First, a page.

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Cannabis Giants Pivot Amid Falling Prices And Oversupply: Some Turn To Flowers And Veggies

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Canada’s leading cannabis producers are adapting to industry challenges by diversifying their cultivation to include vegetables, fruits and flowers. This transition, as reported by MJBizDaily, is prompted by an oversupply of cannabis and falling prices. 

Tilray Brands Inc TLRY, following in the footsteps of Aurora Cannabis Inc. ACB ACB and Village Farms Intl Stock VFF, has designated a section of its Gatineau facility for food cultivation to mitigate the impact of market saturation.

Aurora expanded into the vegetable and flower sector with a $35 million purchase of Bevo Agtech. “Everybody’s trying to figure out what to do with (the greenhouses), and you’re never going to get all your money back,” said Aurora’s CEO Miguel Martin, stressing the importance of adaptability.

Canada’s Weed Glut

Canada’s cannabis market faces an oversupply, with a record 1.47 billion grams of dried cannabis inventory, intensifying economic challenges. Prices have plummeted approximately 50%, from CA$13 per gram in 2019 to CA$6 in 2023, as noted by Aaron Grey of Alliance Global Partners.

Aurora’s diversification involved acquiring Bevo and transforming the Sky greenhouse complex for tropical plant cultivation like orchids, a move Martin called “wildly successful.” He credits the precise engineering of cannabis greenhouses, with consistent temperature and humidity, as a factor behind this success.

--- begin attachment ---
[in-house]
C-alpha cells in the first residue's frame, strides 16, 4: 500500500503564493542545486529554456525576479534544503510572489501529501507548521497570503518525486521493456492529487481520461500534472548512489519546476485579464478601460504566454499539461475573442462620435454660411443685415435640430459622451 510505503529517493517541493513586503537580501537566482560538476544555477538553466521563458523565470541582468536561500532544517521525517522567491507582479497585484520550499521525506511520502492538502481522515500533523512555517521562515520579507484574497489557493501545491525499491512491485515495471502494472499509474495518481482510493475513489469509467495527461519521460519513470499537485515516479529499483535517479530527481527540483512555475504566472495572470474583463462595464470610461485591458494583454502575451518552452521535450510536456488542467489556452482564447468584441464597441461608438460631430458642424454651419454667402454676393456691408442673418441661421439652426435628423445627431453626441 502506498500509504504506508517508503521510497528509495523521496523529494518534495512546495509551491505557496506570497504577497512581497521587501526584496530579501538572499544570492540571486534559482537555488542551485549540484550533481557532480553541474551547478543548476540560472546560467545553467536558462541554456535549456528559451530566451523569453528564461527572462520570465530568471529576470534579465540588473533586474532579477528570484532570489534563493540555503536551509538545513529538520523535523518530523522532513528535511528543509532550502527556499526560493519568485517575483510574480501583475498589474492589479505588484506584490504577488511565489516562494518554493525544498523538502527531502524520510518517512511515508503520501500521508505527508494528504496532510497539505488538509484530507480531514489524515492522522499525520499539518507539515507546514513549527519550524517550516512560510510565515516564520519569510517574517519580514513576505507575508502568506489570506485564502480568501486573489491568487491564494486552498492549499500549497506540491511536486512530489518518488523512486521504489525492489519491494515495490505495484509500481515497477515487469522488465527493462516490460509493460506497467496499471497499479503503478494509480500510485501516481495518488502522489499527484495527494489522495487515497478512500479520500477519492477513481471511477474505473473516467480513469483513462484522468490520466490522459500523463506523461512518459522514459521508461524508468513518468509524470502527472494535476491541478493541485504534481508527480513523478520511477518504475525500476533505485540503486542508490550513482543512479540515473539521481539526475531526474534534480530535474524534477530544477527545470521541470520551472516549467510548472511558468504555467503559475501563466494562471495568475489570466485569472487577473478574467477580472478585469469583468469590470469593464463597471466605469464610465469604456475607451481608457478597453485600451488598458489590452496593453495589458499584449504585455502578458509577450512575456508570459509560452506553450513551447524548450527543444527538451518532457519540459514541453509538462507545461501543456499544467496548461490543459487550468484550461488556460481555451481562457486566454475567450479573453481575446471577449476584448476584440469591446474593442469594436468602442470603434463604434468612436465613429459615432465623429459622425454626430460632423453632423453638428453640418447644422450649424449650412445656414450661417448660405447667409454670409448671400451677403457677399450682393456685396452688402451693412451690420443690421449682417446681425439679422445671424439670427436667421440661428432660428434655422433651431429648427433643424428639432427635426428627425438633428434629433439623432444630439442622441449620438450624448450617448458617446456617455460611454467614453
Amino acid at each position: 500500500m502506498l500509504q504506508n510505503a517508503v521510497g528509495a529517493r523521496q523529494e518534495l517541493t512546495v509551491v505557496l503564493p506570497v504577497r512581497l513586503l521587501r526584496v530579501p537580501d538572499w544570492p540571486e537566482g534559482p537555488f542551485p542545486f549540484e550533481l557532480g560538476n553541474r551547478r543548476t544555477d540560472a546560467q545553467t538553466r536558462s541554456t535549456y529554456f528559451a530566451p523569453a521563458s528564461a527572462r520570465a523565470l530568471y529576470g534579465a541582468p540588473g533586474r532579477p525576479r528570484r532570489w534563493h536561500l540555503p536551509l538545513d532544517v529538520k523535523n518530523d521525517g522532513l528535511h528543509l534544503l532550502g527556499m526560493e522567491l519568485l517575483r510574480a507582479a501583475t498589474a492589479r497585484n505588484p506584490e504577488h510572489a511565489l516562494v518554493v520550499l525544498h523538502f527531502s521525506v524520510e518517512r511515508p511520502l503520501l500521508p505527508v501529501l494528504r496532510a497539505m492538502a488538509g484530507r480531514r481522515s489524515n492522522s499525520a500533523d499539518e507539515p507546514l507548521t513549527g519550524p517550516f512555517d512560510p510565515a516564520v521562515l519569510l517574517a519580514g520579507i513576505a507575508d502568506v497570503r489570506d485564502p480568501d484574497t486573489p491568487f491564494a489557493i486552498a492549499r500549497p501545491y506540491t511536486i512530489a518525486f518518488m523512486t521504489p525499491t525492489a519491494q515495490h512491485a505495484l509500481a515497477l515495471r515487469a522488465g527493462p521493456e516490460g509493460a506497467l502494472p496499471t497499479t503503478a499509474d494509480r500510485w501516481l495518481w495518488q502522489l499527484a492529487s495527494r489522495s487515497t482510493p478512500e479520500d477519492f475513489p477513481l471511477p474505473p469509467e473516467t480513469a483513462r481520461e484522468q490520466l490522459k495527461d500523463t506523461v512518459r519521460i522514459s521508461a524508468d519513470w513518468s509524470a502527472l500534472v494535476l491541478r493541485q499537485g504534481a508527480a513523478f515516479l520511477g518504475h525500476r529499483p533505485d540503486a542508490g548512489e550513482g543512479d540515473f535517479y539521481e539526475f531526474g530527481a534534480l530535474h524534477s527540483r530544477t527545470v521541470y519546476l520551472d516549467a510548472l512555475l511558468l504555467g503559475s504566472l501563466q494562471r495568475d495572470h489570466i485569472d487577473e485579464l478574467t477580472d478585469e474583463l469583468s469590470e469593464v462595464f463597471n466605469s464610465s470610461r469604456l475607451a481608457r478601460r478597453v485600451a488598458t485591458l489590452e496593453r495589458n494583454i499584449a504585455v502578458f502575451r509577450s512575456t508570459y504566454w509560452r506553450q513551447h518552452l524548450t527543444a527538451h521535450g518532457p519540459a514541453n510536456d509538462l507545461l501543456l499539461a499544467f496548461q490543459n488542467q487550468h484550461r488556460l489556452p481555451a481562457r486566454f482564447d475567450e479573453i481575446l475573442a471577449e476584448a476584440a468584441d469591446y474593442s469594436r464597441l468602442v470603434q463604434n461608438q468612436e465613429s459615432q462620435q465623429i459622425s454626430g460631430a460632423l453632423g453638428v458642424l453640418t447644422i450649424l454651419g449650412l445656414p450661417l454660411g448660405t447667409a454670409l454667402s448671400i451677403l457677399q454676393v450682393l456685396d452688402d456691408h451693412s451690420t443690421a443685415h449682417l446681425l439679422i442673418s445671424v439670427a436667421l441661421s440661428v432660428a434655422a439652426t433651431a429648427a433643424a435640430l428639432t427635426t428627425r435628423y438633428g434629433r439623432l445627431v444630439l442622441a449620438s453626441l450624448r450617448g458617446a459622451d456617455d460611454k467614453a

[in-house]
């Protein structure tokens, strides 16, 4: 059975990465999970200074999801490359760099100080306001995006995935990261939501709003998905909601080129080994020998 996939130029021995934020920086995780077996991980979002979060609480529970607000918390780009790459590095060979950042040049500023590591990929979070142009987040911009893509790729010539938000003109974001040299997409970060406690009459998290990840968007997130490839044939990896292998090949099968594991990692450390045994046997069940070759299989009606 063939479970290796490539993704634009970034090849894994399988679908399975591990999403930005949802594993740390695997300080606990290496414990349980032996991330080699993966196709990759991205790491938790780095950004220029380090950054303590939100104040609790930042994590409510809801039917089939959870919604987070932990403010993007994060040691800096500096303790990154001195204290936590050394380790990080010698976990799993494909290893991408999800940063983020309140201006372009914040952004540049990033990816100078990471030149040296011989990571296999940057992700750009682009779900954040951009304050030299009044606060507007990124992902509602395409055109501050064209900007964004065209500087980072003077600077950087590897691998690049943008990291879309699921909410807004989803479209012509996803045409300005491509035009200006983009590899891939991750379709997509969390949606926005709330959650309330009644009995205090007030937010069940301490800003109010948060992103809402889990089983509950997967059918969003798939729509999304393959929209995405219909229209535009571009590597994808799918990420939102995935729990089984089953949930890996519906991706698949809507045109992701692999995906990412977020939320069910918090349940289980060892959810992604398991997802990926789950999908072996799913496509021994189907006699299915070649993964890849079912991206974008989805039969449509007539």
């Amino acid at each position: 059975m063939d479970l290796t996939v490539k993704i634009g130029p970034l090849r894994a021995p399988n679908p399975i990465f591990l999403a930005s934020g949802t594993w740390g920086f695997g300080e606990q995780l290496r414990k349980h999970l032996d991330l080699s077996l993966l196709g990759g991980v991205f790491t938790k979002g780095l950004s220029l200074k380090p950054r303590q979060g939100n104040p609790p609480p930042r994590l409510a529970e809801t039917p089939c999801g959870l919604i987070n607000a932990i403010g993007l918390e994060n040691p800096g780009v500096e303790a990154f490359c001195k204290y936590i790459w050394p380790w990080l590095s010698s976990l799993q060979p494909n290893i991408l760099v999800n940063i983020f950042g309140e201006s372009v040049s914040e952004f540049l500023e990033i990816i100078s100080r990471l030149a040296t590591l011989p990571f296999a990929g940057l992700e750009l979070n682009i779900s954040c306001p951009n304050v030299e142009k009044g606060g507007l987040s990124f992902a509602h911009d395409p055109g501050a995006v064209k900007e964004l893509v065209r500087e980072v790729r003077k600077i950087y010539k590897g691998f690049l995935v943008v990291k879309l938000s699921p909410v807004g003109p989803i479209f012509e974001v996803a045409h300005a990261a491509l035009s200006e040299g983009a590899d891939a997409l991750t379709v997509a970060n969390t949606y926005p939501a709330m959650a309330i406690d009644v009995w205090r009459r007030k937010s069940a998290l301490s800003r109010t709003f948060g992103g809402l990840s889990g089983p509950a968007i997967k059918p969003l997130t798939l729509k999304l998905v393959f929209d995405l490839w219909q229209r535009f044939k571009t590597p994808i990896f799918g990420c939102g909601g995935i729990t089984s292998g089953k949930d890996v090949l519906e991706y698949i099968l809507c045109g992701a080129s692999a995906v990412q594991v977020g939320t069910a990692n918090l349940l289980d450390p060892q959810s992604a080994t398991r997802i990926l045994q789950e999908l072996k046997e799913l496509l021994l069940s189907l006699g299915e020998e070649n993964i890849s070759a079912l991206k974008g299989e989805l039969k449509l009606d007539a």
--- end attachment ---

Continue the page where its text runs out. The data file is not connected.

Tilray, after diversifying into the beverage sector, is now stepping into vegetable cultivation. CEO Irwin Simon announced the conversion of their Masson facility in Quebec for growing cannabis and vegetables, responding to a reported local shortage.

However, Michael Lavery of Piper Sandler raised concerns about cannabis companies directly entering produce cultivation, suggesting that selling facilities to established produce growers might be a more viable strategy.

Village Farms International distinguished itself with an existing foothold in agriculture before venturing into cannabis. Executive VP Ann Lefever Gillin credits their consistent EBITDA-positive performance to their strategy of tailoring operations and costs for a lower-price market, drawing from their vast agricultural expertise.

Canada’s Five Years Of Legal Weed 

After five years of legalization, these developments signal a pragmatic shift within Canada’s cannabis sector, where adaptability and diversification are emerging as priorities for big players in the face of market saturation. These companies are exploring new avenues to leverage their sophisticated greenhouse technologies and operational expertise, marking a cautious step toward expanding their agricultural horizons to overcome current market challenges.

Photo courtesy of Erwan Hesry on Unsplash

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